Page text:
Looking at the logic of this I see some inconsistencies or, at the very least, illogical thinking/planning.
1. How can they keep advertising for over a year that only the first 240 people can get in on this? Does that mean that they haven’t reached their maximum of 240? I doubt it.
2. Since this person only buys from small private farms, how can he keep supplying “240 bottles” times how many offers on a monthly basis? Don’t olive trees act like other trees and only produce fruit once a year? Are the farms expanding? How? Land is expensive and hard to find to grow olive trees which have to mature (how many years before the first crop? How many years until the tree produces enough to be worth harvesting and pressing each year (5 olives wouldn’t be enough; is 100?, 1,000?) What about the subscribed customers? I’m sure he gets 240 new customers each month and say only 60 re-up each month. That still adds up to a LOT of bottles. (240 the first month + 240 (the second month) + 60 (who renew for each month) for a 12 month period of time is 3,600. That’s 3,600 bottles for the first year and by the end of two years it’s at least 7,200 bottles. So how can he do this? I’m sure there aren’t enough small olive tree farms to sustain that kind of growing demand over the years.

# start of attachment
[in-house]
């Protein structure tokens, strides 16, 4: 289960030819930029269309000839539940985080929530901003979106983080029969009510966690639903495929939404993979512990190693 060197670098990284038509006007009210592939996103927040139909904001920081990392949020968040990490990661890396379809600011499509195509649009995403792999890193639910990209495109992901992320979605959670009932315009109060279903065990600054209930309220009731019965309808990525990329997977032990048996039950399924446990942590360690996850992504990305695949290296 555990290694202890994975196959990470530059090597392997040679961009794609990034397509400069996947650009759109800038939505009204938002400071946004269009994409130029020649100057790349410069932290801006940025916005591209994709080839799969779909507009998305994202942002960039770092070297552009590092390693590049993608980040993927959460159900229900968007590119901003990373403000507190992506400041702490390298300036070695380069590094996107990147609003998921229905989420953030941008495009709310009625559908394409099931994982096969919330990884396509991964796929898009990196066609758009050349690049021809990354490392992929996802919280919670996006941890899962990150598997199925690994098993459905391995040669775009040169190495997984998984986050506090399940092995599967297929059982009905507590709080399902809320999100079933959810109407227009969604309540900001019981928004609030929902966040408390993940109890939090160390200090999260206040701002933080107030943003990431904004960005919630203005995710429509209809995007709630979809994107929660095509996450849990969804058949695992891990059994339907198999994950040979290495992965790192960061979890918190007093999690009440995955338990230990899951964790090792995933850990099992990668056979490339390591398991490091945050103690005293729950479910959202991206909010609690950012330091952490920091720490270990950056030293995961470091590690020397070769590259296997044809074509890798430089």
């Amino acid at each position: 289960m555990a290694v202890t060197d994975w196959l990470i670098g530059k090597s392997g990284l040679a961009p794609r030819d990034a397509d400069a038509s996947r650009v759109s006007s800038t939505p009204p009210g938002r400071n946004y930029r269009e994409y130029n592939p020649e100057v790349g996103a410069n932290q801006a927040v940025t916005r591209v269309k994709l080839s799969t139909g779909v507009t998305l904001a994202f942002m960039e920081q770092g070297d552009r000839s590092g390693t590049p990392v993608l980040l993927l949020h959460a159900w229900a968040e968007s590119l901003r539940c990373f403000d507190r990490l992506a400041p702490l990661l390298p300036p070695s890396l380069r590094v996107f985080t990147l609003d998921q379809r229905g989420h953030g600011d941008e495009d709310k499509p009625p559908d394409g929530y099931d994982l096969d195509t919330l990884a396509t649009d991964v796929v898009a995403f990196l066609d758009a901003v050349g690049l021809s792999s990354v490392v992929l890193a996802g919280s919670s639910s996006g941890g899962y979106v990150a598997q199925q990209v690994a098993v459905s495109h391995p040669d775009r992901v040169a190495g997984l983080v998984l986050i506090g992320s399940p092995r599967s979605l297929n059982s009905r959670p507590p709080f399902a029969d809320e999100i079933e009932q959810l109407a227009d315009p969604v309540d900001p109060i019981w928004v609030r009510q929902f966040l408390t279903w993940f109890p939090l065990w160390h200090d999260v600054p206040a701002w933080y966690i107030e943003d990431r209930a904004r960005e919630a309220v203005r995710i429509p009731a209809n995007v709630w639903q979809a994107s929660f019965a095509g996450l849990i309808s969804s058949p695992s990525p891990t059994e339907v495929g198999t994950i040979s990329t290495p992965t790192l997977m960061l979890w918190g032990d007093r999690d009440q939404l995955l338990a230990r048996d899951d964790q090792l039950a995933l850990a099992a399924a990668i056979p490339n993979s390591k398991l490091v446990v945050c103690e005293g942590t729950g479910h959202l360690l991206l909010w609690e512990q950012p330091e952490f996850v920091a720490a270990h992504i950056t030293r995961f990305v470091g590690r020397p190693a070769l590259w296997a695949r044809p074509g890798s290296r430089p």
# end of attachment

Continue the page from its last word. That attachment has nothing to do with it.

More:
3. The “Offer” also talks about how most of the Olive oils on our shelves are thinned (extended) with GMO Soy oil. I agree that GMO anything is probably not good for us. After all, modifying tomatoes to stand the cold with codfish genes is probably not a good idea – what if you’re allergic to certain proteins in the Codfish genes that are part of what makes it survive the cold of the north Atlantic? And what happens when you eat a tomato that has been modified to withstand cold snaps with the codfish genes? What will the doctor test you for? Will he even think to try the codfish? Codfish genes being used in tomatoes may or may not actually have happened, yet, but we do know that other crops have been modified to sterilize insects that feed on specific plants, soy being one of them. What does that do to the human who consumes the plant? It doesn’t appear to sterilize humans. But what if it’s a factor in the increase of children being born in the Autism spectrum? Was our genetic sperm and/or ova affected? We don’t know and I’m not sure anyone is sufficiently interested in finding out; certainly not the big agricultural industry giants.
So, I ask you, If you see this ad for the special olive oil, are you going to subscribe to it? What do you think?